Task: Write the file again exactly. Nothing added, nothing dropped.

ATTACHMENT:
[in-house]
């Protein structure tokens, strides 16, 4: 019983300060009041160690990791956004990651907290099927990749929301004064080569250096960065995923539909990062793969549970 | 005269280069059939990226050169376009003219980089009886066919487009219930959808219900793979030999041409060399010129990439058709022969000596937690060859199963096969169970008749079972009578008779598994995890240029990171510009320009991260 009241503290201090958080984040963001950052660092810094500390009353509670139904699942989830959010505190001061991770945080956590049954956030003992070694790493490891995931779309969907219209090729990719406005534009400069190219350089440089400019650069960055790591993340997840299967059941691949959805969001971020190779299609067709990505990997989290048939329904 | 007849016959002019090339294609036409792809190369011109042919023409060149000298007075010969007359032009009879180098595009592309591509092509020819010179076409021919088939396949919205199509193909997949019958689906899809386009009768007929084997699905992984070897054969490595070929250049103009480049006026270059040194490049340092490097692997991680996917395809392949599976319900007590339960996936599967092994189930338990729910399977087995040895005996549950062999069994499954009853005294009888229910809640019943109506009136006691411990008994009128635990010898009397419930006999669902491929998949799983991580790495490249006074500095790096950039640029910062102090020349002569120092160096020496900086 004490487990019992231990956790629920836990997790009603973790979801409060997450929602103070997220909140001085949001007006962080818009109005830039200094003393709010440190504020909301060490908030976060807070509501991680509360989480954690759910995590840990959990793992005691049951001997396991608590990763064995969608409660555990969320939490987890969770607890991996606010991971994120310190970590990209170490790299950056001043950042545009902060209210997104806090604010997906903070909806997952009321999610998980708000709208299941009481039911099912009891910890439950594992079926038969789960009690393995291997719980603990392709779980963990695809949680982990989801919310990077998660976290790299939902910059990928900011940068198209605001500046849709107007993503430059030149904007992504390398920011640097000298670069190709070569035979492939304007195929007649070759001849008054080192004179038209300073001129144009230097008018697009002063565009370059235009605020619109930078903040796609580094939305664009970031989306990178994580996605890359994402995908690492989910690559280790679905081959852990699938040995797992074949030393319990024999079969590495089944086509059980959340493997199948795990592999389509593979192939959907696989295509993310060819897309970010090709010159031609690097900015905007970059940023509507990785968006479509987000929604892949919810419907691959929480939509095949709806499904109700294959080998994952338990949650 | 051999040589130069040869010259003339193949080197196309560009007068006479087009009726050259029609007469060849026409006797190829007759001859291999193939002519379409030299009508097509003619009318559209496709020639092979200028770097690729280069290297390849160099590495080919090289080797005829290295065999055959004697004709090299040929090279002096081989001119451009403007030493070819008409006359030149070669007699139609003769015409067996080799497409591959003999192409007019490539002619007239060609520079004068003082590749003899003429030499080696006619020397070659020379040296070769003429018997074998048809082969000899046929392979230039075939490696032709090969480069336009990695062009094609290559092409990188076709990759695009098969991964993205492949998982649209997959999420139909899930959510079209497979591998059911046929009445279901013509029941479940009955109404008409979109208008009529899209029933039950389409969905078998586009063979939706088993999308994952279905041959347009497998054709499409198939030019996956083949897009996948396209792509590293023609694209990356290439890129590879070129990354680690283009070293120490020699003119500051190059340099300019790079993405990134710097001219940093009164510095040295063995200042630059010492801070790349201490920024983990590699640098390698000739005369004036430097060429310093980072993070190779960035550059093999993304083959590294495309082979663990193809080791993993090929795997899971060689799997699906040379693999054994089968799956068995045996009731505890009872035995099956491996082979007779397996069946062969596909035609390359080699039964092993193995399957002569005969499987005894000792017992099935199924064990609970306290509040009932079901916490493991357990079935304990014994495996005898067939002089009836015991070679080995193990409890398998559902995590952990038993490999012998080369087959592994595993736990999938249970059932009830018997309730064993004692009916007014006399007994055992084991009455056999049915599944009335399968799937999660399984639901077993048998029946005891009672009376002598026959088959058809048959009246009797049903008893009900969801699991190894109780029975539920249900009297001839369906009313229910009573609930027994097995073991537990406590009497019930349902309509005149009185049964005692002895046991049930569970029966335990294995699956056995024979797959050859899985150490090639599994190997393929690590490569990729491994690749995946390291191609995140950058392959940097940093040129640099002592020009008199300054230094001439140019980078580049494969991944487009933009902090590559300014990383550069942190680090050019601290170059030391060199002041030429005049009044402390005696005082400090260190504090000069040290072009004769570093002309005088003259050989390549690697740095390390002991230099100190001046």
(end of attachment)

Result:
[in-house]
């Protein structure tokens, strides 16, 4: 019983300060009041160690990791956004990651907290099927990749929301004064080569250096960065995923539909990062793969549970 | 005269280069059939990226050169376009003219980089009886066919487009219930959808219900793979030999041409060399010129990439058709022969000596937690060859199963096969169970008749079972009578008779598994995890240029990171510009320009991260 009241503290201090958080984040963001950052660092810094500390009353509670139904699942989830959010505190001061991770945080956590049954956030003992070694790493490891995931779309969907219209090729990719406005534009400069190219350089440089400019650069960055790591993340997840299967059941691949959805969001971020190779299609067709990505990997989290048939329904 | 007849016959002019090339294609036409792809190369011109042919023409060149000298007075010969007359032009009879180098595009592309591509092509020819010179076409021919088939396949919205199509193909997949019958689906899809386009009768007929084997699905992984070897054969490595070929250049103009480049006026270059040194490049340092490097692997991680996917395809392949599976319900007590339960996936599967092994189930338990729910399977087995040895005996549950062999069994499954009853005294009888229910809640019943109506009136006691411990008994009128635990010898009397419930006999669902491929998949799983991580790495490249006074500095790096950039640029910062102090020349002569120092160096020496900086 004490487990019992231990956790629920836990997790009603973790979801409060997450929602103070997220909140001085949001007006962080818009109005830039200094003393709010440190504020909301060490908030976060807070509501991680509360989480954690759910995590840990959990793992005691049951001997396991608590990763064995969608409660555990969320939490987890969770607890991996606010991971994120310190970590990209170490790299950056001043950042545009902060209210997104806090604010997906903070909806997952009321999610998980708000709208299941009481039911099912009891910890439950594992079926038969789960009690393995291997719980603990392709779980963990695809949680982990989801919310990077998660976290790299939902910059990928900011940068198209605001500046849709107007993503430059030149904007992504390398920011640097000298670069190709070569035979492939304007195929007649070759001849008054080192004179038209300073001129144009230097008018697009002063565009370059235009605020619109930078903040796609580094939305664009970031989306990178994580996605890359994402995908690492989910690559280790679905081959852990699938040995797992074949030393319990024999079969590495089944086509059980959340493997199948795990592999389509593979192939959907696989295509993310060819897309970010090709010159031609690097900015905007970059940023509507990785968006479509987000929604892949919810419907691959929480939509095949709806499904109700294959080998994952338990949650 | 051999040589130069040869010259003339193949080197196309560009007068006479087009009726050259029609007469060849026409006797190829007759001859291999193939002519379409030299009508097509003619009318559209496709020639092979200028770097690729280069290297390849160099590495080919090289080797005829290295065999055959004697004709090299040929090279002096081989001119451009403007030493070819008409006359030149070669007699139609003769015409067996080799497409591959003999192409007019490539002619007239060609520079004068003082590749003899003429030499080696006619020397070659020379040296070769003429018997074998048809082969000899046929392979230039075939490696032709090969480069336009990695062009094609290559092409990188076709990759695009098969991964993205492949998982649209997959999420139909899930959510079209497979591998059911046929009445279901013509029941479940009955109404008409979109208008009529899209029933039950389409969905078998586009063979939706088993999308994952279905041959347009497998054709499409198939030019996956083949897009996948396209792509590293023609694209990356290439890129590879070129990354680690283009070293120490020699003119500051190059340099300019790079993405990134710097001219940093009164510095040295063995200042630059010492801070790349201490920024983990590699640098390698000739005369004036430097060429310093980072993070190779960035550059093999993304083959590294495309082979663990193809080791993993090929795997899971060689799997699906040379693999054994089968799956068995045996009731505890009872035995099956491996082979007779397996069946062969596909035609390359080699039964092993193995399957002569005969499987005894000792017992099935199924064990609970306290509040009932079901916490493991357990079935304990014994495996005898067939002089009836015991070679080995193990409890398998559902995590952990038993490999012998080369087959592994595993736990999938249970059932009830018997309730064993004692009916007014006399007994055992084991009455056999049915599944009335399968799937999660399984639901077993048998029946005891009672009376002598026959088959058809048959009246009797049903008893009900969801699991190894109780029975539920249900009297001839369906009313229910009573609930027994097995073991537990406590009497019930349902309509005149009185049964005692002895046991049930569970029966335990294995699956056995024979797959050859899985150490090639599994190997393929690590490569990729491994690749995946390291191609995140950058392959940097940093040129640099002592020009008199300054230094001439140019980078580049494969991944487009933009902090590559300014990383550069942190680090050019601290170059030391060199002041030429005049009044402390005696005082400090260190504090000069040290072009004769570093002309005088003259050989390549690697740095390390002991230099100190001046």